3 Replies Latest reply on Oct 3, 2016 4:50 AM by Russell Christopher

    TDE Loading From Disk into Memory

    Amar Chauhan

      Hi,

       

      Setup

      Extracts which have been setup on Desktop, using data sources from Stored Procedures and then scheduled to update every morning.

       

      Issue

      Refreshing my largest table via a SQL batch load takes 20 mins. A result which is expected due to the sheer size of the table (31.5gb). However, when I am attempting to do the same via a TDE, the Backgrounder Tasks for Exracts shows that it takes up to 3 hours for this Stored Procedure to update on Server. It is my understanding that a TDE is a compressed snapshot of data stored on disk first and then loaded into Memory? After comparing this refresh to the SQL batch load, I am 99.9% sure that it is the disk to memory part of this process which causing the refresh to take so long on a virtual box with 64GB RAM and 8 cores. Is there any reason why loading from disk to memory is inflating the load time into Tableau Server? Unfortunately I am unable to do an incremental load via this Stored Procedure.

       

      Hope you can help.

       

      Many Thanks,

      A

        • 1. Re: TDE Loading From Disk into Memory
          Jonathan Drummey

          You wrote, "It is my understanding that a TDE is a compressed snapshot of data stored on disk first and then loaded into Memory?" I can see how that understanding might arise but that is not accurate.

           

          A Tableau Data Extract is a compressed, sorted, indexed, memory mapped, columnar data store. It is *not* a true in-memory source, thought it's set up to be very quickly loaded into memory as necessary based on what is required for the Tableau views that access it. So the difference between a SQL batch load that takes 20 minutes and a TDE refresh that takes up to 3 hours is at least partially due to the fact that the SQL batch load is "just" streaming data to disk while the TDE refresh is compressing, sorting, indexing, and memory mapping the data and finally writing the resulting TDE to disk. Other factors include disk I/O, CPU load, available memory, etc.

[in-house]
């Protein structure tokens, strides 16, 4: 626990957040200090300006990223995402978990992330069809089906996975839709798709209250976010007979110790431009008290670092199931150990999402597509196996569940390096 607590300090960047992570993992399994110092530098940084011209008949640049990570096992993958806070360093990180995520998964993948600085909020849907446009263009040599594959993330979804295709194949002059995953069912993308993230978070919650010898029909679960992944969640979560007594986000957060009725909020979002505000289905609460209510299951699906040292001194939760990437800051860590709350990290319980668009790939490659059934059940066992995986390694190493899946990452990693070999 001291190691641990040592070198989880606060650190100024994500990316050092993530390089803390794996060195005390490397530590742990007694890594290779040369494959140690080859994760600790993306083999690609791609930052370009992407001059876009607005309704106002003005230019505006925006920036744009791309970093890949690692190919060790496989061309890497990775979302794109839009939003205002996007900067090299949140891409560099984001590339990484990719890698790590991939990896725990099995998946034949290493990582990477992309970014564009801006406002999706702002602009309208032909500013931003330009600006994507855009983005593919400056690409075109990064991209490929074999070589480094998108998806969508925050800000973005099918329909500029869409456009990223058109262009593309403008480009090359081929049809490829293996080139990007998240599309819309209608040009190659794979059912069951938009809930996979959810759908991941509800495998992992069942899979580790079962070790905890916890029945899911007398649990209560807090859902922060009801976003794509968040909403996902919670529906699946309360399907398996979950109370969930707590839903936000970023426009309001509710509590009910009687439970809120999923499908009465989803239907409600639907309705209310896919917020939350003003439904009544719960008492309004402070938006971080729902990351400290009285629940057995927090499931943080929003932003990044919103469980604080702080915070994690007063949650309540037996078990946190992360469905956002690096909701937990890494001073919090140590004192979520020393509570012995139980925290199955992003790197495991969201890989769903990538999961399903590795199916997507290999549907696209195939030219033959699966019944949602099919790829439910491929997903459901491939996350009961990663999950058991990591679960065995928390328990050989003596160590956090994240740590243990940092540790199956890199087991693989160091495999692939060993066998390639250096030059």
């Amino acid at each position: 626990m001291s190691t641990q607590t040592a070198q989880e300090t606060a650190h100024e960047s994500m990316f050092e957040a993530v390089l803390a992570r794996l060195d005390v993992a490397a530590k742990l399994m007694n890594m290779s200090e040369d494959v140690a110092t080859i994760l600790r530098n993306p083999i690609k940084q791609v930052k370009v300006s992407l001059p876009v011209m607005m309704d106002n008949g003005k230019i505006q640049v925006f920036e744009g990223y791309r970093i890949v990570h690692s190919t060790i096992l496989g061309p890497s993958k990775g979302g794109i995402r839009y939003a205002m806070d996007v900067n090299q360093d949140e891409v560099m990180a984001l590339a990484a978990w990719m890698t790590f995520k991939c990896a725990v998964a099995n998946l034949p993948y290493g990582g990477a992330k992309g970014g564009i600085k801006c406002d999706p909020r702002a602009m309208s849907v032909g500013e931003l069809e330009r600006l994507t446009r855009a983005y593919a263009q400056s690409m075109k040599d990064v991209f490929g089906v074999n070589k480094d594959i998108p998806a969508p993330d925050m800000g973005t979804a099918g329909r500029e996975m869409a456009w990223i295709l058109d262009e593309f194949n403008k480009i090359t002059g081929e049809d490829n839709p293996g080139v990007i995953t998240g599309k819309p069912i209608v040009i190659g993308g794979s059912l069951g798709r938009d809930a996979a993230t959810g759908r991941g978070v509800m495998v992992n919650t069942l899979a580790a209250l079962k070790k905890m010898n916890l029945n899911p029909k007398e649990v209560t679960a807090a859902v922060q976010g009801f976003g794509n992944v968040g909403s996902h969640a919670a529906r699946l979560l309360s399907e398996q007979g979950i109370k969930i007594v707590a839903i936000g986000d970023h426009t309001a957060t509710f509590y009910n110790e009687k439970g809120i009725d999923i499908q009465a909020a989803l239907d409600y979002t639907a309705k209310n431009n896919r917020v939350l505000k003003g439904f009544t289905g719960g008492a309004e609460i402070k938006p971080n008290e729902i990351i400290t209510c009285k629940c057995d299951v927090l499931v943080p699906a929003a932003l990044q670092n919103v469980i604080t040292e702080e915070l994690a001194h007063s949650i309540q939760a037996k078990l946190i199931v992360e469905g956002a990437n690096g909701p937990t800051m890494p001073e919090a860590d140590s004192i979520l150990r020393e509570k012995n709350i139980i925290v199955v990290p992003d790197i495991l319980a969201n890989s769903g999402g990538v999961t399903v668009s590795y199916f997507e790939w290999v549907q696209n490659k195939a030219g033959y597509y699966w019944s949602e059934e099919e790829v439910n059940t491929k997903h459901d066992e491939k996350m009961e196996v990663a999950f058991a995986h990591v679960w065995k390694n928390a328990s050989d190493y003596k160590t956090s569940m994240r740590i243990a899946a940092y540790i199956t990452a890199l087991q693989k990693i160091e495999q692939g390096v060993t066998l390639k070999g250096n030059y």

Jonathan

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          • 2. Re: TDE Loading From Disk into Memory
            Amar Chauhan

            Thanks for your response Jonathan. Are there any techniques which could speed up the TDE? Or can you suggest a better way to extract data from a SQL database into a Tableau? The example above is our largest table and it is ever growing. As a priority, our aim is reduce the refresh time for this as this step in the Daily Schedule as it is taking too long and doesn't serve the purpose of up to date self serving data within the business. Any tips will be appreciated.

            • 3. Re: TDE Loading From Disk into Memory
              Russell Christopher

              A couple thoughts:

               

              You mention a stored procedure, You access the data with Tableau using a sproc in SQL Server? That will be "doubly slow" because the data gets landed in a #temp table inside SQL Server before it is shipped (piece by piece) to the Tableau machine. If you are using a sproc, you are not only copying all the data over your network and landing to disk before processing, you are duplicating it inside SQL Server before the copy.

               

              Here's how I would try to baseline this: If you execute some SQL (using Query Analyzer) which executes your sproc and loads a #temp table with the results, then you immediately SELECT * from that #temp table (which is not what Tableau really does), and bring all that data from the SQL Server across the wire to your client machine...how long does it take? Until this process is complete, Tableau doesn't even start to process said data into an extract.


              Generally the SELECT / COPY is what takes the longest, Is there any way to access the tables directly without a stored procedure?